Recruiting, Retention and Cultural Change

By Michael Coggan August 31, 2020


We cannot solve our problems with the same thinking we used when we created themAlbert Einstein


Australia has a multicultural past; the blend of religions and cultures as a result of a diverse immigrant society which has created the iconic society that is ‘Australian’. Diversity embodies an ethic for respect and acceptance for the community which breeds harmony, and cultural inclusion.

The Defence Force is a reflection of society, and as such needs to capitalise on the strengths that a diverse, multicultural society offers. If the Defence Force is to continue to be an inclusive, progressive organisation and grow by 2017, it will be required to strengthen its recruiting ability. Currently, it is competing against a competitive labour market. Additionally, the Defence Force must develop strategies to continue cultural change and this, in turn, will strengthen the retention of the diverse group that it has recruited.


This purpose of the paper is to discuss how to increase recruitment, continue cultural change within the Defence Force, and retain the diverse populace in order to further strengthen diversity in the Defence Force. I will explore the significance of embracing diversity in order to create cultural change that will strengthen recruiting and retention.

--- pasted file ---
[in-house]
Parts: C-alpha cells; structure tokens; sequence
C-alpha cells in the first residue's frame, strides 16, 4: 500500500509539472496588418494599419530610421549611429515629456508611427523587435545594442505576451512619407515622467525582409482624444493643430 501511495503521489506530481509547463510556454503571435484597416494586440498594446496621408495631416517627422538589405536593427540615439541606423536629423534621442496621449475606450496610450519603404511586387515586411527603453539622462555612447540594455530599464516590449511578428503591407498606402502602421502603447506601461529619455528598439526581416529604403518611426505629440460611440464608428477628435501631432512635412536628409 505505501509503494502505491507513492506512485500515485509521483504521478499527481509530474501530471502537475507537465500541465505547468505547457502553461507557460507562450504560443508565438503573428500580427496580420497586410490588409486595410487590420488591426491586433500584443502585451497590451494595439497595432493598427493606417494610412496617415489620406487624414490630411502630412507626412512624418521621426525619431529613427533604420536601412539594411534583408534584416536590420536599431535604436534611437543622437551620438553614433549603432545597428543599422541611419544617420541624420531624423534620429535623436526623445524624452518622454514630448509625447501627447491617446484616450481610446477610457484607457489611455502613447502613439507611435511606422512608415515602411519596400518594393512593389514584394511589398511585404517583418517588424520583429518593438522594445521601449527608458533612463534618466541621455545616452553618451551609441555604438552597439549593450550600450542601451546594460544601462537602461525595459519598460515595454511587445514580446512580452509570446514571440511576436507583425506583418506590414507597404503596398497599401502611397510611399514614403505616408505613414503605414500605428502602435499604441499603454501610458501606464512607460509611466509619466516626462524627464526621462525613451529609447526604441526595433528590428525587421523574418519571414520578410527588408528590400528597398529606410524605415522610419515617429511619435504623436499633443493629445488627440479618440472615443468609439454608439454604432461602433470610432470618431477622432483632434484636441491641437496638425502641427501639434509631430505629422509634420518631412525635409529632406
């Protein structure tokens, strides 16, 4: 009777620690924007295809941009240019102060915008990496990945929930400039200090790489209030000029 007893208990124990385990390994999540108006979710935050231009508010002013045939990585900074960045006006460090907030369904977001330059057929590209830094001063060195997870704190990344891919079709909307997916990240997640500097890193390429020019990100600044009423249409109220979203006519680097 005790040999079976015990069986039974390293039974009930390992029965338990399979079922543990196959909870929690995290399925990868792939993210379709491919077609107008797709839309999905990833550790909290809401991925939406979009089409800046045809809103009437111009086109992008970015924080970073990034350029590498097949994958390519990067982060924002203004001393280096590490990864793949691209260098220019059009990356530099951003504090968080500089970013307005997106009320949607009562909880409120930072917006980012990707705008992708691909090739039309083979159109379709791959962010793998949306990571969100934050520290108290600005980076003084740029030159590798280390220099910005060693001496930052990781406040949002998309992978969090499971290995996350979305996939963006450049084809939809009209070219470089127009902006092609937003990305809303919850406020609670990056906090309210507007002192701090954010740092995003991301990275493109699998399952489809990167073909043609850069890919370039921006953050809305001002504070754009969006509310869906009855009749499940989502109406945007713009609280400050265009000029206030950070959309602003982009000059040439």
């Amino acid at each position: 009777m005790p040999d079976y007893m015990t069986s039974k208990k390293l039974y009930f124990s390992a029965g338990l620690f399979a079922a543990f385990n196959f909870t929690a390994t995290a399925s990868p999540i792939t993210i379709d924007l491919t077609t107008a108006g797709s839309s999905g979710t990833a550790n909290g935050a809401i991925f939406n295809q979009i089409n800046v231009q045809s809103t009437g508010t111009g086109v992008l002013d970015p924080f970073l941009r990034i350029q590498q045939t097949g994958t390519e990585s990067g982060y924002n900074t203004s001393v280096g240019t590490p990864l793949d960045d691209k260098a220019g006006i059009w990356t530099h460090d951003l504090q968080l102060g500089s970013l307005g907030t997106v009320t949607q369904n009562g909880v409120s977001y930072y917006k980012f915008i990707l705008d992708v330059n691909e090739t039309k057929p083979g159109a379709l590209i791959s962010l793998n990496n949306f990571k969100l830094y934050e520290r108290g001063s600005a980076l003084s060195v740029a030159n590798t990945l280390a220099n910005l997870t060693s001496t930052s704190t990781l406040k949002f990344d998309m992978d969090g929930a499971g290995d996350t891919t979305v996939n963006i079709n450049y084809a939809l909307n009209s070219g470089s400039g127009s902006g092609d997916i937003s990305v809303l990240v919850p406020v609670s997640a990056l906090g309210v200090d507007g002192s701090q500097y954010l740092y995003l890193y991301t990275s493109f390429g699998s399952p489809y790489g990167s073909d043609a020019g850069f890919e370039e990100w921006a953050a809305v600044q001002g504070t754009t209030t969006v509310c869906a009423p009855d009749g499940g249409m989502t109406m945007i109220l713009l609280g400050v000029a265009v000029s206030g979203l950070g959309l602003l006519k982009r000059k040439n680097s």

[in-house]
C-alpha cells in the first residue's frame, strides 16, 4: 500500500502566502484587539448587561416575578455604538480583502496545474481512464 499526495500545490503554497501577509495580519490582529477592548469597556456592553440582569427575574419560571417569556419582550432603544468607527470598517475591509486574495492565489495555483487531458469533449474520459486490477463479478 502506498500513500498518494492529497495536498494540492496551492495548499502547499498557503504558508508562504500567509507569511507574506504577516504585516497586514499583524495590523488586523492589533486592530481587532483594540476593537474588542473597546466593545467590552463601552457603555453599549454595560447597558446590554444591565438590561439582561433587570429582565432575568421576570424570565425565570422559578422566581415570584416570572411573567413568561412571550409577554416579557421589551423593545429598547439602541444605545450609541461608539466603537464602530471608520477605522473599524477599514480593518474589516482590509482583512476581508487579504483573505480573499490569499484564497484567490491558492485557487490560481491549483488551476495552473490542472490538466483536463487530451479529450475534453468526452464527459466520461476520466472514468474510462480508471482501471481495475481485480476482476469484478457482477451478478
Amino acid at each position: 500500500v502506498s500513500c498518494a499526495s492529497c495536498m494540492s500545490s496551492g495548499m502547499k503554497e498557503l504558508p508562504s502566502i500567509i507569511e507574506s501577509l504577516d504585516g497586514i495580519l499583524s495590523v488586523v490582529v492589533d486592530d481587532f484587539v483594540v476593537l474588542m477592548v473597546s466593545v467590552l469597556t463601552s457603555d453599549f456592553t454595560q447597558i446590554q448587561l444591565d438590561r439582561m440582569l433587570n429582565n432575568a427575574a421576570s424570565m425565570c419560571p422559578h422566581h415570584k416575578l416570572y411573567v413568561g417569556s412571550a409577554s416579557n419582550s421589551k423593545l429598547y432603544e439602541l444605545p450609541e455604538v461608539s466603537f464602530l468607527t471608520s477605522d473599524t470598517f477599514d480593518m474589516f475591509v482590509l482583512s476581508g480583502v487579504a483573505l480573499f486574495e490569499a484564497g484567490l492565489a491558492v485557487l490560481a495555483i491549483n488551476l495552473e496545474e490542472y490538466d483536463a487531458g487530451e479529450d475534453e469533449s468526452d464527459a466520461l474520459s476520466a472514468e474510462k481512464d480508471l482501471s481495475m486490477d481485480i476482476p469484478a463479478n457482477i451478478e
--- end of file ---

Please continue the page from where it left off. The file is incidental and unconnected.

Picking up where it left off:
Point of Entry

Recruiting. Defence must become a more inclusive organisation to attract and recruit the diverse talent from society. A number of strategies have been developed to better represent the Defence Force as the “employer of choice”. These strategies have improved recruiting and have helped Defence to become more diverse in the targeted groups; these include the Indigenous policy now which has initiatives such as:

  • The “Recruit when Ready”. This initiative supports Indigenous candidates that are from a remote areas looking for employment and cannot wait for a particular enlistment date. A few Indigenous communities can suffer from negative influencers some from the community itself and this option is a great opportunity for any candidate wishing to join Defence.
  • The “Recruit to Area”. Diversity candidates have the option to enlist into Army and be posted to a specific location for an agreed period of time after recruit and initial employment training. The restrictions on the scheme include certain general enlistment roles and full time single service officer roles and the agreement will be for the first four years following enlistment in an agreed location. These initiatives are important. In the words of General DJ Hurley, they are “attracting young Australians to an ADF career (which) is a vital investment in our countries future”. The strategies for flexibility and inclusion will lead the way forward for cultural change.

'Defence must become a more inclusive organisation to attract and recruit the diverse talent from society'

Cultural Change